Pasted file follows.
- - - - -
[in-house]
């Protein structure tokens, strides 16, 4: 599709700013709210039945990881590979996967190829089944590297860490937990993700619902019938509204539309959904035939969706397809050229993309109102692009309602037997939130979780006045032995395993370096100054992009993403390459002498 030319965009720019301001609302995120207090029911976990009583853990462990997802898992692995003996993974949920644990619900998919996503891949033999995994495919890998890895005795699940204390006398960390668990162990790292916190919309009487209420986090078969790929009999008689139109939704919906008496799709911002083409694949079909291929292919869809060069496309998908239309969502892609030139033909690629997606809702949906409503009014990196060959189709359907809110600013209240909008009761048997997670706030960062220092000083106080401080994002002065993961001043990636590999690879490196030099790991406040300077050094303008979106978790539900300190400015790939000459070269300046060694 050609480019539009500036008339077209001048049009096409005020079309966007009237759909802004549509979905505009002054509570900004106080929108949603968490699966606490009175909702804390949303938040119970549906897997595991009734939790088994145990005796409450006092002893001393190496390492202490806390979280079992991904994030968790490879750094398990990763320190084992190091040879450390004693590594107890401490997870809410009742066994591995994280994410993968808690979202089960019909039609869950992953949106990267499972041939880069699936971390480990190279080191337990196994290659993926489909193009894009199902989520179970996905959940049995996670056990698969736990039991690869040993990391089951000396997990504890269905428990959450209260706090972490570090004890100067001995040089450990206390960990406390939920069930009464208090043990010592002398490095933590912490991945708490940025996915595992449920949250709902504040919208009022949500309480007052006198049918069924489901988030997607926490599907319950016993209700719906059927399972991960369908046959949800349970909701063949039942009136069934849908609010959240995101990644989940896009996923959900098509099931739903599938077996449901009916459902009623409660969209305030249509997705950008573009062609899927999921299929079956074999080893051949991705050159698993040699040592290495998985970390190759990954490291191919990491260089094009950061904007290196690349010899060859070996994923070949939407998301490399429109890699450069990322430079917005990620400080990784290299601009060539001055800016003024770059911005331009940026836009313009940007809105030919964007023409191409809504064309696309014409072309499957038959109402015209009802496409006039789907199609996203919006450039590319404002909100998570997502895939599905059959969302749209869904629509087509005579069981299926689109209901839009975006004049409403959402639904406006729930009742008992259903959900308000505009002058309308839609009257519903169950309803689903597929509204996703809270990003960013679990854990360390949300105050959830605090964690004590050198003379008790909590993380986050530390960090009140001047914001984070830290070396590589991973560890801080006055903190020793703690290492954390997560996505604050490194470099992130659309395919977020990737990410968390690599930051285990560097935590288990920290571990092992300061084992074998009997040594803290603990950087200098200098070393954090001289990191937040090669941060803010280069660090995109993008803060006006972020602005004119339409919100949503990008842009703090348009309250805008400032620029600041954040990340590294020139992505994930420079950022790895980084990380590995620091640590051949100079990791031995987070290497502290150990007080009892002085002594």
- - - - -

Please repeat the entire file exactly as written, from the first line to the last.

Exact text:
[in-house]
């Protein structure tokens, strides 16, 4: 599709700013709210039945990881590979996967190829089944590297860490937990993700619902019938509204539309959904035939969706397809050229993309109102692009309602037997939130979780006045032995395993370096100054992009993403390459002498 030319965009720019301001609302995120207090029911976990009583853990462990997802898992692995003996993974949920644990619900998919996503891949033999995994495919890998890895005795699940204390006398960390668990162990790292916190919309009487209420986090078969790929009999008689139109939704919906008496799709911002083409694949079909291929292919869809060069496309998908239309969502892609030139033909690629997606809702949906409503009014990196060959189709359907809110600013209240909008009761048997997670706030960062220092000083106080401080994002002065993961001043990636590999690879490196030099790991406040300077050094303008979106978790539900300190400015790939000459070269300046060694 050609480019539009500036008339077209001048049009096409005020079309966007009237759909802004549509979905505009002054509570900004106080929108949603968490699966606490009175909702804390949303938040119970549906897997595991009734939790088994145990005796409450006092002893001393190496390492202490806390979280079992991904994030968790490879750094398990990763320190084992190091040879450390004693590594107890401490997870809410009742066994591995994280994410993968808690979202089960019909039609869950992953949106990267499972041939880069699936971390480990190279080191337990196994290659993926489909193009894009199902989520179970996905959940049995996670056990698969736990039991690869040993990391089951000396997990504890269905428990959450209260706090972490570090004890100067001995040089450990206390960990406390939920069930009464208090043990010592002398490095933590912490991945708490940025996915595992449920949250709902504040919208009022949500309480007052006198049918069924489901988030997607926490599907319950016993209700719906059927399972991960369908046959949800349970909701063949039942009136069934849908609010959240995101990644989940896009996923959900098509099931739903599938077996449901009916459902009623409660969209305030249509997705950008573009062609899927999921299929079956074999080893051949991705050159698993040699040592290495998985970390190759990954490291191919990491260089094009950061904007290196690349010899060859070996994923070949939407998301490399429109890699450069990322430079917005990620400080990784290299601009060539001055800016003024770059911005331009940026836009313009940007809105030919964007023409191409809504064309696309014409072309499957038959109402015209009802496409006039789907199609996203919006450039590319404002909100998570997502895939599905059959969302749209869904629509087509005579069981299926689109209901839009975006004049409403959402639904406006729930009742008992259903959900308000505009002058309308839609009257519903169950309803689903597929509204996703809270990003960013679990854990360390949300105050959830605090964690004590050198003379008790909590993380986050530390960090009140001047914001984070830290070396590589991973560890801080006055903190020793703690290492954390997560996505604050490194470099992130659309395919977020990737990410968390690599930051285990560097935590288990920290571990092992300061084992074998009997040594803290603990950087200098200098070393954090001289990191937040090669941060803010280069660090995109993008803060006006972020602005004119339409919100949503990008842009703090348009309250805008400032620029600041954040990340590294020139992505994930420079950022790895980084990380590995620091640590051949100079990791031995987070290497502290150990007080009892002085002594």